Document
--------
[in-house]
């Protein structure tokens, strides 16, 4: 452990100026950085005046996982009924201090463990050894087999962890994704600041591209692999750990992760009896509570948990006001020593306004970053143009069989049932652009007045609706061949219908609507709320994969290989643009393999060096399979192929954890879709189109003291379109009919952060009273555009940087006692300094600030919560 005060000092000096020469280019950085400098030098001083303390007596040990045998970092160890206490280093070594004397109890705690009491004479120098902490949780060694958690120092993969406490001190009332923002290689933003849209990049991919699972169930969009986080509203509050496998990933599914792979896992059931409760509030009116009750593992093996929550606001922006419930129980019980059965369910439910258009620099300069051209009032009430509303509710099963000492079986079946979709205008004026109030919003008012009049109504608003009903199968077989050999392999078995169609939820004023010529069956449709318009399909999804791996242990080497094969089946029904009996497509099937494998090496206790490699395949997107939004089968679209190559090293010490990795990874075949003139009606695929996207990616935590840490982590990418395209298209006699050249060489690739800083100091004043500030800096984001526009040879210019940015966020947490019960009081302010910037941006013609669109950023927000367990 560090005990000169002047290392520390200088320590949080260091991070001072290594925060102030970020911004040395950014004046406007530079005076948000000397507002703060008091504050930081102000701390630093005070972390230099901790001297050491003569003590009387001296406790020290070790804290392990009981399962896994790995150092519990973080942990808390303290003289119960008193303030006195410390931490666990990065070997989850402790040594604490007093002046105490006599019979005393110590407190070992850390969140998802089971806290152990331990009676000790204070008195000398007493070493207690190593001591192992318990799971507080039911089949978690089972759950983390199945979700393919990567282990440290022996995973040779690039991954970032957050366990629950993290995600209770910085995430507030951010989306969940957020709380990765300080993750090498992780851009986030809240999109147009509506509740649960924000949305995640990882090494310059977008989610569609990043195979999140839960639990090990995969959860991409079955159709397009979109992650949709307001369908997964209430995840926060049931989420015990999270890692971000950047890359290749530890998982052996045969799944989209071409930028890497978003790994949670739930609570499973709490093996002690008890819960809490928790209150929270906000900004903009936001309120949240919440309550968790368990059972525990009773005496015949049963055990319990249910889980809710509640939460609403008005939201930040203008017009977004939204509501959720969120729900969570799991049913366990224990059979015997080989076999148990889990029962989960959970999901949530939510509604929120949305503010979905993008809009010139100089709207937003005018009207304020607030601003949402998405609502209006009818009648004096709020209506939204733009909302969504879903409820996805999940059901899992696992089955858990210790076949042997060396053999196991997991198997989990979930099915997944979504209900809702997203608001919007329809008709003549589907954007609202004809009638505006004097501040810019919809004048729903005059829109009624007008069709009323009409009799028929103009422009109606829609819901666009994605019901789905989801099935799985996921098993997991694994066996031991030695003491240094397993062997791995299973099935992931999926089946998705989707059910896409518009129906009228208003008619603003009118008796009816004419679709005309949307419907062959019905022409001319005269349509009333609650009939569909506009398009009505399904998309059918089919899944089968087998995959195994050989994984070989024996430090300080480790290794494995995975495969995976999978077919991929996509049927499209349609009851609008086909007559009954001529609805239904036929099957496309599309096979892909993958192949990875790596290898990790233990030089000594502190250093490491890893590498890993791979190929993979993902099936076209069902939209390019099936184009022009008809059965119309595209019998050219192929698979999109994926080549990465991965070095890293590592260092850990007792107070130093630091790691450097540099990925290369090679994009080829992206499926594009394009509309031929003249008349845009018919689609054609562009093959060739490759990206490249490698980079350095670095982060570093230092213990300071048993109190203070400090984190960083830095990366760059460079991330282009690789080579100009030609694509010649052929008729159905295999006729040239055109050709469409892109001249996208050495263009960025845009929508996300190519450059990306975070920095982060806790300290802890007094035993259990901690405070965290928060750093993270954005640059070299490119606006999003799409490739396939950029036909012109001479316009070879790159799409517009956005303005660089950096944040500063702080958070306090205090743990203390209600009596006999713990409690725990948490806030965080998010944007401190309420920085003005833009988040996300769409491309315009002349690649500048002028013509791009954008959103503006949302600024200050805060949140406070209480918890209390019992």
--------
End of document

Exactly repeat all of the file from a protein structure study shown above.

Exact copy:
[in-house]
């Protein structure tokens, strides 16, 4: 452990100026950085005046996982009924201090463990050894087999962890994704600041591209692999750990992760009896509570948990006001020593306004970053143009069989049932652009007045609706061949219908609507709320994969290989643009393999060096399979192929954890879709189109003291379109009919952060009273555009940087006692300094600030919560 005060000092000096020469280019950085400098030098001083303390007596040990045998970092160890206490280093070594004397109890705690009491004479120098902490949780060694958690120092993969406490001190009332923002290689933003849209990049991919699972169930969009986080509203509050496998990933599914792979896992059931409760509030009116009750593992093996929550606001922006419930129980019980059965369910439910258009620099300069051209009032009430509303509710099963000492079986079946979709205008004026109030919003008012009049109504608003009903199968077989050999392999078995169609939820004023010529069956449709318009399909999804791996242990080497094969089946029904009996497509099937494998090496206790490699395949997107939004089968679209190559090293010490990795990874075949003139009606695929996207990616935590840490982590990418395209298209006699050249060489690739800083100091004043500030800096984001526009040879210019940015966020947490019960009081302010910037941006013609669109950023927000367990 560090005990000169002047290392520390200088320590949080260091991070001072290594925060102030970020911004040395950014004046406007530079005076948000000397507002703060008091504050930081102000701390630093005070972390230099901790001297050491003569003590009387001296406790020290070790804290392990009981399962896994790995150092519990973080942990808390303290003289119960008193303030006195410390931490666990990065070997989850402790040594604490007093002046105490006599019979005393110590407190070992850390969140998802089971806290152990331990009676000790204070008195000398007493070493207690190593001591192992318990799971507080039911089949978690089972759950983390199945979700393919990567282990440290022996995973040779690039991954970032957050366990629950993290995600209770910085995430507030951010989306969940957020709380990765300080993750090498992780851009986030809240999109147009509506509740649960924000949305995640990882090494310059977008989610569609990043195979999140839960639990090990995969959860991409079955159709397009979109992650949709307001369908997964209430995840926060049931989420015990999270890692971000950047890359290749530890998982052996045969799944989209071409930028890497978003790994949670739930609570499973709490093996002690008890819960809490928790209150929270906000900004903009936001309120949240919440309550968790368990059972525990009773005496015949049963055990319990249910889980809710509640939460609403008005939201930040203008017009977004939204509501959720969120729900969570799991049913366990224990059979015997080989076999148990889990029962989960959970999901949530939510509604929120949305503010979905993008809009010139100089709207937003005018009207304020607030601003949402998405609502209006009818009648004096709020209506939204733009909302969504879903409820996805999940059901899992696992089955858990210790076949042997060396053999196991997991198997989990979930099915997944979504209900809702997203608001919007329809008709003549589907954007609202004809009638505006004097501040810019919809004048729903005059829109009624007008069709009323009409009799028929103009422009109606829609819901666009994605019901789905989801099935799985996921098993997991694994066996031991030695003491240094397993062997791995299973099935992931999926089946998705989707059910896409518009129906009228208003008619603003009118008796009816004419679709005309949307419907062959019905022409001319005269349509009333609650009939569909506009398009009505399904998309059918089919899944089968087998995959195994050989994984070989024996430090300080480790290794494995995975495969995976999978077919991929996509049927499209349609009851609008086909007559009954001529609805239904036929099957496309599309096979892909993958192949990875790596290898990790233990030089000594502190250093490491890893590498890993791979190929993979993902099936076209069902939209390019099936184009022009008809059965119309595209019998050219192929698979999109994926080549990465991965070095890293590592260092850990007792107070130093630091790691450097540099990925290369090679994009080829992206499926594009394009509309031929003249008349845009018919689609054609562009093959060739490759990206490249490698980079350095670095982060570093230092213990300071048993109190203070400090984190960083830095990366760059460079991330282009690789080579100009030609694509010649052929008729159905295999006729040239055109050709469409892109001249996208050495263009960025845009929508996300190519450059990306975070920095982060806790300290802890007094035993259990901690405070965290928060750093993270954005640059070299490119606006999003799409490739396939950029036909012109001479316009070879790159799409517009956005303005660089950096944040500063702080958070306090205090743990203390209600009596006999713990409690725990948490806030965080998010944007401190309420920085003005833009988040996300769409491309315009002349690649500048002028013509791009954008959103503006949302600024200050805060949140406070209480918890209390019992």